Plans to build hundreds of homes on the site of a former paper mill are being drawn up.
Under the proposals, as many as 300 houses would be built within an ‘enclosed glen’ at Oughtibridge Mill.
The developer, Commercial Estates Group, also wants to open up the site to improve access to the surrounding woodland and to the River Don, creating new areas of open space and trails, walks and a cycling route.
A mix of housing types are envisaged, including two-, three-, four- and five-bedroom homes, along with a community hall, shop or workspace.
Consultation events will take place next Thursday in Oughtibridge, where early proposals will be on show at a public exhibition.
The mill closed in 2014, and the 110-acre site is currently home to 350,000 sq ft of empty warehouses, industrial buildings and offices. The site – on the edge of the Green Belt – straddles the Sheffield and Barnsley council areas, but any eventual planning application will be dealt with by Sheffield Council.
An environmental study submitted this week says the development would lead to the ‘removal of a relatively small area of land’ from the Green Belt, but that it is not considered the scheme will have a ‘significant impact’.
Originally known as Spring Grove Paper Mill, the site was established in 1871 and went on to become one of the area’s largest employers, employing several thousand people at its peak.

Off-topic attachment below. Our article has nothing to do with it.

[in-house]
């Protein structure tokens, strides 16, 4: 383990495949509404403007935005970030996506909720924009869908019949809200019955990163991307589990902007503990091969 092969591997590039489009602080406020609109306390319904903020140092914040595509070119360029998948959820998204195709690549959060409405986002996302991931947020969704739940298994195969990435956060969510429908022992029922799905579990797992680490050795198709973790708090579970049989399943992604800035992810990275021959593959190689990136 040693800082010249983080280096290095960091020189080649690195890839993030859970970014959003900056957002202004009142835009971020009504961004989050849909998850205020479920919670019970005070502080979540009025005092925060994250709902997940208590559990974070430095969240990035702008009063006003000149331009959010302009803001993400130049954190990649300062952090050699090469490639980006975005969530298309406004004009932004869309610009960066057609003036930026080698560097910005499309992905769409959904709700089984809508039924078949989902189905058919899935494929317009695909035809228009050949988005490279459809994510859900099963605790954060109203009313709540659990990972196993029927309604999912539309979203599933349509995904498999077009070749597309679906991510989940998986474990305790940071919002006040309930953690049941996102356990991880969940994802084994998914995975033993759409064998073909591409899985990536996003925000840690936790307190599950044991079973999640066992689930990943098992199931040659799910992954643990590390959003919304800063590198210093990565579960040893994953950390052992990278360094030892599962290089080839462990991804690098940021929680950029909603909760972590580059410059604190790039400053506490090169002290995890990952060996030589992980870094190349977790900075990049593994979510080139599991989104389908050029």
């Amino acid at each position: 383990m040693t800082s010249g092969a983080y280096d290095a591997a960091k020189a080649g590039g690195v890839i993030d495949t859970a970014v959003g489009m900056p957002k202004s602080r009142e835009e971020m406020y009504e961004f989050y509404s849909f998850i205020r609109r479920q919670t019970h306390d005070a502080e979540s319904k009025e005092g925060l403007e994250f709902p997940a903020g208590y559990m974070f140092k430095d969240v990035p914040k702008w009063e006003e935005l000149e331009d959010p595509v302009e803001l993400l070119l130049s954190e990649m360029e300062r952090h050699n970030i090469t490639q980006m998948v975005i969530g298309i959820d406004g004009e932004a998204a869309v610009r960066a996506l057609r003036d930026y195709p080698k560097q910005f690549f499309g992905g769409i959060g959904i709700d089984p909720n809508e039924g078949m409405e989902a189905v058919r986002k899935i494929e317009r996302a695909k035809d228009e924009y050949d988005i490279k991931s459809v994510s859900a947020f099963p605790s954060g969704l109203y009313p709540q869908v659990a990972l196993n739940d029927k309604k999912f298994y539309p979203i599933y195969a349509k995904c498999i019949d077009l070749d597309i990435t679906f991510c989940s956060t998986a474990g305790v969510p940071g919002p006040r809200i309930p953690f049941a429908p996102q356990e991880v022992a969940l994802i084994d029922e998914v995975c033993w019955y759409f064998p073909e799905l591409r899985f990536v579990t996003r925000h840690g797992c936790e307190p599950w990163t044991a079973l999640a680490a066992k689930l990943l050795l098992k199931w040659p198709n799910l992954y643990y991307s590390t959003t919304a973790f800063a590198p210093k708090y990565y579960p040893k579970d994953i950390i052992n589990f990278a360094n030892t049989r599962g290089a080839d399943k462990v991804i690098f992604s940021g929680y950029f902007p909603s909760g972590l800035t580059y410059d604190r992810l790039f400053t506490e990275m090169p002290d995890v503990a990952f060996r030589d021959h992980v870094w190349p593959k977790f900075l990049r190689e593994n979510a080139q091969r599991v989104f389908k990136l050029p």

Paper production stopped in 2007 after the floods, leaving only processing and packaging of paper brought in from another mill in Lancashire. More than 150 jobs were lost when the mill closed for good.
Commercial Estates Group bought the site from Swedish paper group SCA last year.
In a document sent to residents, CEG said: “The Oughtibridge Mill Estate is currently home to vacant warehouses, industrial buildings and offices which are no longer suitable for modern employment purposes and CEG now aims to bring the site back into productive use for much-needed new housing.
“There is a fantastic opportunity to open up this beautiful waterside and woodland setting, enabling public access for the first time to new trails, walks and a cycling route.
It is envisaged that up to 300 new homes could sit within this enclosed glen, as well as a new community building, local shop or workspace and a new pedestrian route into Oughtibridge.”
When the sale of the land was announced in November, David Hodgson from CEG said the mill was ‘one of the prime housing development opportunities in Yorkshire’.
The events will take place in Oughtibridge next Thursday, January 21, from 2.30pm to 4.30pm at The Parish Centre on Church Street, and from 5.30pm to 8.30pm at the Wesleyan Reform Chapel on Church Street.
Meanwhile plans are being put forward for 150 homes on the site of the former Westfield School in Mosborough.
Residents have been sent letters by developer Miller Homes about proposals to build two, three and four-bedroom houses.
It is intended the properties will sit alongside a new £6 million football hub led by Sheffield Council and the Football Association.
It is almost a decade since Westfield School shut its Mosborough site. The secondary school moved two miles away to a new location on Eckington Road.